We made the decision to go public in 2009 and tried to list in 2010. But we got to the point of the road show and it coincided with the first Greek crisis. We still could have done the deal but we would have had to sell the shares at more than a 25 percent discount to net asset value. The exising shareholders weren’t prepared to do that.

We moved on and chose to sell one of our assets, Festival Walk. We sold it in in August of last year. That raised $2.4 billion in U.S. dollars. That gave us the capital so we didn’t really need to go to the stock market at that time. Instead, we did something quite innovative, called a listing by way of introduction. We get a listing by way of distributing shares in the company to the existing shareholders in Swire Group. That means you weren’t looking to raise any money, but we get a listing. We don’t suffer the pain of selling our assets on the cheap. But we have a vehicle for the longer term. Should we need capital, we can now go to the markets and raise it.


© 2012 Miami Herald Media Company. All Rights Reserved.
http://www.miamiherald.com

Investment visas pump millions into Miami

Miami Today

October 1, 2012

By: Scott Blake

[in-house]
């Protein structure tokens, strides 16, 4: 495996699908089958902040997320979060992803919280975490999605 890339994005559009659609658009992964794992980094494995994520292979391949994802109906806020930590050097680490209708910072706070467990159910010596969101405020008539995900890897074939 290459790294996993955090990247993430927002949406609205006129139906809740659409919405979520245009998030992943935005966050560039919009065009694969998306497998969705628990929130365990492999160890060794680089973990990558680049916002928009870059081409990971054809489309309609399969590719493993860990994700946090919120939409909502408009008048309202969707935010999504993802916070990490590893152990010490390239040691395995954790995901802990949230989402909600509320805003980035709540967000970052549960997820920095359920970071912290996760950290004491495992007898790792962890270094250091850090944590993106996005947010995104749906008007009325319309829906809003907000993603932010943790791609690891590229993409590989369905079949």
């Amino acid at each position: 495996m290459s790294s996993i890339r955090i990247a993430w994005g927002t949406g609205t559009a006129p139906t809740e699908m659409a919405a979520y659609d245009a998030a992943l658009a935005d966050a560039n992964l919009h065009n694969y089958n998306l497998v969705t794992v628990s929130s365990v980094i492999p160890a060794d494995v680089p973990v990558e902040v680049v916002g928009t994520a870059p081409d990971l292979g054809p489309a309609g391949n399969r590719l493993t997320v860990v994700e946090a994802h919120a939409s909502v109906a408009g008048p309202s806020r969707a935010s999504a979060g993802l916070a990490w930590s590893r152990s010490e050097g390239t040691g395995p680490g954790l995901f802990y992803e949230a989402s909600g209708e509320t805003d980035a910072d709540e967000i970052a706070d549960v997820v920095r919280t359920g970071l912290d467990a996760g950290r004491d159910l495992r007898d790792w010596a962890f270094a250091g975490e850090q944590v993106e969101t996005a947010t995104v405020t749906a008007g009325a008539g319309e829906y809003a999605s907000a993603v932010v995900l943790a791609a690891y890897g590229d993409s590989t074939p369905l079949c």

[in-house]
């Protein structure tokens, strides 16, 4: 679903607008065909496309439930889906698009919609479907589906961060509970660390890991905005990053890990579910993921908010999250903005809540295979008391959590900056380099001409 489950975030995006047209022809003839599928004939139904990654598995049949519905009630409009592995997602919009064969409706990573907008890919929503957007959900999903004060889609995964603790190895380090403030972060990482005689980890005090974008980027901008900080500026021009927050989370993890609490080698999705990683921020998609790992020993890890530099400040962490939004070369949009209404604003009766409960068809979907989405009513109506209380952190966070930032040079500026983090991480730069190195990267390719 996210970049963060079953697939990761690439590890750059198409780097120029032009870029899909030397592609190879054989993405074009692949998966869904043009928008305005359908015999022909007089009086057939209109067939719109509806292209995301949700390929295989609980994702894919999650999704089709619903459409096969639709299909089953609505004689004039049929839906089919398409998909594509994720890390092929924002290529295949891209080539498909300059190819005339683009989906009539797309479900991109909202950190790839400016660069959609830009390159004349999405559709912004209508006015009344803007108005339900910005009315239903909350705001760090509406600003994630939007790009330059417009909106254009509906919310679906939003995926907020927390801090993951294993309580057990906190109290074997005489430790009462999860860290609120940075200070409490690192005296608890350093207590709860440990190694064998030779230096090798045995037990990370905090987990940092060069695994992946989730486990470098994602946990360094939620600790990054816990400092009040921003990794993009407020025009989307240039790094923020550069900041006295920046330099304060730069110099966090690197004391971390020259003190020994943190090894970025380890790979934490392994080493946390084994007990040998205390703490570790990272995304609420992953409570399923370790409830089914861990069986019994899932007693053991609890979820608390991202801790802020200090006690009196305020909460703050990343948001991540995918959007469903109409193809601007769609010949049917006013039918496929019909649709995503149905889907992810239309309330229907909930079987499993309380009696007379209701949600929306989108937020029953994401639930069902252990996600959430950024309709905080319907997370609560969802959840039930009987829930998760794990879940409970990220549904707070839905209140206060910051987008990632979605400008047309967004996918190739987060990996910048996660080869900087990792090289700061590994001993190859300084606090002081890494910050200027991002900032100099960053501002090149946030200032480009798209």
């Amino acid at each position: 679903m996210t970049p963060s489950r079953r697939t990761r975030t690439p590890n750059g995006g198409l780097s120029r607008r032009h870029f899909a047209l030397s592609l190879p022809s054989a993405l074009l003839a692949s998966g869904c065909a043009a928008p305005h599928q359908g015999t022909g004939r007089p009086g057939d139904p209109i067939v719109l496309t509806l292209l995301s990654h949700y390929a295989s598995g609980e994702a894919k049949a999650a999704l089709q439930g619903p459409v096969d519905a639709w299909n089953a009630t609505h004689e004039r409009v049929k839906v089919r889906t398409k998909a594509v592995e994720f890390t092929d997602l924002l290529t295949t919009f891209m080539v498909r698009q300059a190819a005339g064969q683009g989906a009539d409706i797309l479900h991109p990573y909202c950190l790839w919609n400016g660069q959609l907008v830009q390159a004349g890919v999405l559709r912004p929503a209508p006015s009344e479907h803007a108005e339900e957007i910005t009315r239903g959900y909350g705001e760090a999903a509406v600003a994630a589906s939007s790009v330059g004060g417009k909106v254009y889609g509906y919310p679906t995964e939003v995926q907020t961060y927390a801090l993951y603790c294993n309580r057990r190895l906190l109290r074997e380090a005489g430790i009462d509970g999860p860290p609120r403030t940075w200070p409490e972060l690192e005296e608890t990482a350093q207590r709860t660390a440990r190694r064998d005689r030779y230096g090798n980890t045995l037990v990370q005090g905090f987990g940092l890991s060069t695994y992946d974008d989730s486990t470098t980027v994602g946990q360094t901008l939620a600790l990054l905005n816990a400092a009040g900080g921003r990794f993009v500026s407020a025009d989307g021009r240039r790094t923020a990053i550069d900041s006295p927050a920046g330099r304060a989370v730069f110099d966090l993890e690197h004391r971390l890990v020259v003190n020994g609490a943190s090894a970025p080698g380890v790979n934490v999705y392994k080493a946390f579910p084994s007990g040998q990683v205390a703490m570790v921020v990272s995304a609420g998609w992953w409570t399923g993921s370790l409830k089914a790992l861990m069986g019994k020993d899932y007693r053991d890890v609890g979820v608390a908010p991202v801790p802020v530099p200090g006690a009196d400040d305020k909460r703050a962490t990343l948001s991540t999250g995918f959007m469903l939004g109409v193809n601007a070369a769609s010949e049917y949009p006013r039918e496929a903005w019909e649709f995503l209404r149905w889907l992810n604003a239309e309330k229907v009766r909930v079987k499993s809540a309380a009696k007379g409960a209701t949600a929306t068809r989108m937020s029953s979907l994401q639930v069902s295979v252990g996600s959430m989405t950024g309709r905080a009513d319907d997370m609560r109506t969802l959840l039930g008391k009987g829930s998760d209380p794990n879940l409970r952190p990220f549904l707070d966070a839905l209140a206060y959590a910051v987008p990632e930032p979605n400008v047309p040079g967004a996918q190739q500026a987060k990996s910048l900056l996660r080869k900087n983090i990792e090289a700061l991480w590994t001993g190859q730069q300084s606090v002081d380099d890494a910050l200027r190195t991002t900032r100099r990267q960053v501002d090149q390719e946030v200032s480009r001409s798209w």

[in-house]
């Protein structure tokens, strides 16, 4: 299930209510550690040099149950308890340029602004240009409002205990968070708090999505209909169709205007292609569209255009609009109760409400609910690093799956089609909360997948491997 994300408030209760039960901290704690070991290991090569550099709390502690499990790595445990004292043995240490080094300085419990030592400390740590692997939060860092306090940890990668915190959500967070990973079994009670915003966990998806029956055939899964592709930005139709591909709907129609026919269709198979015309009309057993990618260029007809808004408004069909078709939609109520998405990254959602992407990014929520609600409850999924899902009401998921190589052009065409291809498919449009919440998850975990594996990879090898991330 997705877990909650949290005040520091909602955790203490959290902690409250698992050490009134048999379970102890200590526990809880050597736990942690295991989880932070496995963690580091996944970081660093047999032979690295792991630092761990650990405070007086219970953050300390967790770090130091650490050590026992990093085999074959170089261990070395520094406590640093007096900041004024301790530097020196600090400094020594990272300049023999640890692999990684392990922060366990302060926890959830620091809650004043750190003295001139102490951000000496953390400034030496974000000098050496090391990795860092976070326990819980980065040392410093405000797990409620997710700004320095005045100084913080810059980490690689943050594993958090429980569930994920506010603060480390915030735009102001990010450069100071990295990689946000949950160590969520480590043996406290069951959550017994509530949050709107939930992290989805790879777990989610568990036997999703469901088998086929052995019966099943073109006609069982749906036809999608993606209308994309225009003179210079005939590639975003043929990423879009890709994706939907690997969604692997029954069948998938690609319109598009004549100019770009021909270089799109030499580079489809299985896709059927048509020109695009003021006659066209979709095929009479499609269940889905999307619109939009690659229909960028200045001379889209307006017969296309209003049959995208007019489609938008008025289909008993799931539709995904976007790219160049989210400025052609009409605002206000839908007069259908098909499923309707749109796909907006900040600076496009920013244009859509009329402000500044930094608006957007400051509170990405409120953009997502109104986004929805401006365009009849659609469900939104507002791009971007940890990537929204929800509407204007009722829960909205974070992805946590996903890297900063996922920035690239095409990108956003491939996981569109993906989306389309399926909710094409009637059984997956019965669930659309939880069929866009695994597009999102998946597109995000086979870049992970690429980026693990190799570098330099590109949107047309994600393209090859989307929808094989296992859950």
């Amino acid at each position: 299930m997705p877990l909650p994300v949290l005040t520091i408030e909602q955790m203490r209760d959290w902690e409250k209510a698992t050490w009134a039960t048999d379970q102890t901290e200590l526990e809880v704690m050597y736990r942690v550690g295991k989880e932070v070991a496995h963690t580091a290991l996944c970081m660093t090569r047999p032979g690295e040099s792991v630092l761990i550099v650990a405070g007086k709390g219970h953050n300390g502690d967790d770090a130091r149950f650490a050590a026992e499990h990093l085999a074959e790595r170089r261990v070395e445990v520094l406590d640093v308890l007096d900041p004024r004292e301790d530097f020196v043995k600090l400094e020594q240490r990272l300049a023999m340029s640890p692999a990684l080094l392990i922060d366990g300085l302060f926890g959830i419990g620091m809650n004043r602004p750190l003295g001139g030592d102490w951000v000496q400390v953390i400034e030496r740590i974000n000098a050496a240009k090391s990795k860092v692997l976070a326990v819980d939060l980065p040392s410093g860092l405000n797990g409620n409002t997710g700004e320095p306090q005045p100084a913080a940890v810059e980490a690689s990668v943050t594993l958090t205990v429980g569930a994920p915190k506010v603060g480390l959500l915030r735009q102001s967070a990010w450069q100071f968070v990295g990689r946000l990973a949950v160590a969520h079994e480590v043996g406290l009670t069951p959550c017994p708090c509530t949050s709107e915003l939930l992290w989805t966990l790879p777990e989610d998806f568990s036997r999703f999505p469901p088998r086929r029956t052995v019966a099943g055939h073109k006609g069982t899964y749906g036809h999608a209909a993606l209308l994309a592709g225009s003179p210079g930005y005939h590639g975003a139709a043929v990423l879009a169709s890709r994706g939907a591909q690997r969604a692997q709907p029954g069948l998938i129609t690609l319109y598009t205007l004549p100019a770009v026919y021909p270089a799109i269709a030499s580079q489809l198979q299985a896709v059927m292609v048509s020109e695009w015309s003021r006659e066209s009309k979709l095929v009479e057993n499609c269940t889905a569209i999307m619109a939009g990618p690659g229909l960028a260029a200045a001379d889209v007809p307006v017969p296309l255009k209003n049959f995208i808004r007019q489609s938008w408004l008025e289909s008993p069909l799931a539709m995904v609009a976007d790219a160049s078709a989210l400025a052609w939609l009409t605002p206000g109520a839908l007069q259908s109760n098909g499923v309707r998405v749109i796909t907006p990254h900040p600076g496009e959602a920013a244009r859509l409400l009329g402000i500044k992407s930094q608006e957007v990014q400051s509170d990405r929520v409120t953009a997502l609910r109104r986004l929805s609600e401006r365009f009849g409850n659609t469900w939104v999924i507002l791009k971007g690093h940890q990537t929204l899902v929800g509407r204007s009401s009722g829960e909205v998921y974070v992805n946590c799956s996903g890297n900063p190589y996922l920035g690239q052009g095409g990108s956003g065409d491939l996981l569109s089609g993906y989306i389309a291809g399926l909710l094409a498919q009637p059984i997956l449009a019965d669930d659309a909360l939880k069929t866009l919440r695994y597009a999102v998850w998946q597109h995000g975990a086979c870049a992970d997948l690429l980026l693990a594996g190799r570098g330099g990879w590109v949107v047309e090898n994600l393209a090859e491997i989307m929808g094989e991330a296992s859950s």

Investment visas pump millions into MiamiBy Scott Blake    The US governments Immigrant Investor Program — known as “green card via the red carpet” — is pumping millions of dollars into South Florida business ventures from wealthy foreign nationals willing to invest big money to secure a place in the US.   Those familiar with the EB-5 visa program say it has helped create some innovative projects in South Florida, including the University of Miamis Life Science & Technology Park in Miami.   And more projects — chosen for their potential for economic development and job creation — are in the works.   “Theyre not just buying a green card,” said Maralyn Leaf, a Miami attorney specializing in immigration law who has worked with EB-5 investors and business ventures. “This is a government program that brings in employment and doesnt use a penny of taxpayer money.”   The nationwide program provides permanent US residency for foreign nationals who invest $1 million — or at least $500,000 in “targeted employment areas” — in new businesses.   EB-5 was designed to help the economy through job creation and capital investment. The money from each investor is tied to creating or preserving at least 10 full-time jobs for US workers.   The program has spawned more than 20 so-called regional centers in Florida, including several in Greater Miami that have generated seed money for everything from new hotels and restaurants to bio-science and research startups.   The regional centers promote economic growth by garnering immigrant investors for new commercial enterprises. Foreign nationals also can bypass the centers and invest in standalone businesses.   Even local government wants to get into the action. Miami officials are seeking federal approval to create an EB-5 regional center at City Hall.   Perhaps Greater Miamis most successful regional center was a venture called Birchleaf Miami 31, which generated $20 million from 40 immigrant investors for development of the Life Science & Technology Park. The office and lab complex was designed to house medical research, biotech and science firms.   “Its a very good example of how the program can work,” said Ms. Leaf, who worked on the Birchleaf venture.   With Birchleaf, money from investors went to Wexford Science & Technology, the parks developer, in the form of a loan.    “These are millionaires and sophisticated businesspeople,” she said about the Birchleaf investors, adding that some have started their own businesses here since receiving visas through the program.   In addition, Ms. Leaf and Luciana Fischer, also a Miami attorney, are forming an EB-5 venture named Leaf Fischer Investment Group to garner immigrant investors for the development of a resort on Key Largo.    She said about a dozen foreign nationals are interested in investing in the proposal, called Fishermans Cove, which would include a marina, restaurant, retail shops and spa.   The Birchleaf project went without hitches, but that doesnt mean theres no financial risk for EB-5 investors.   “This is an enormously complex program,” Ms. Leaf said. “A lot of due diligence should be done, first by the regional centers and then by investors.”To read the entire issue of Miami Today online, subscribe to e -Miami Today, an exact digital replica of the printed edition.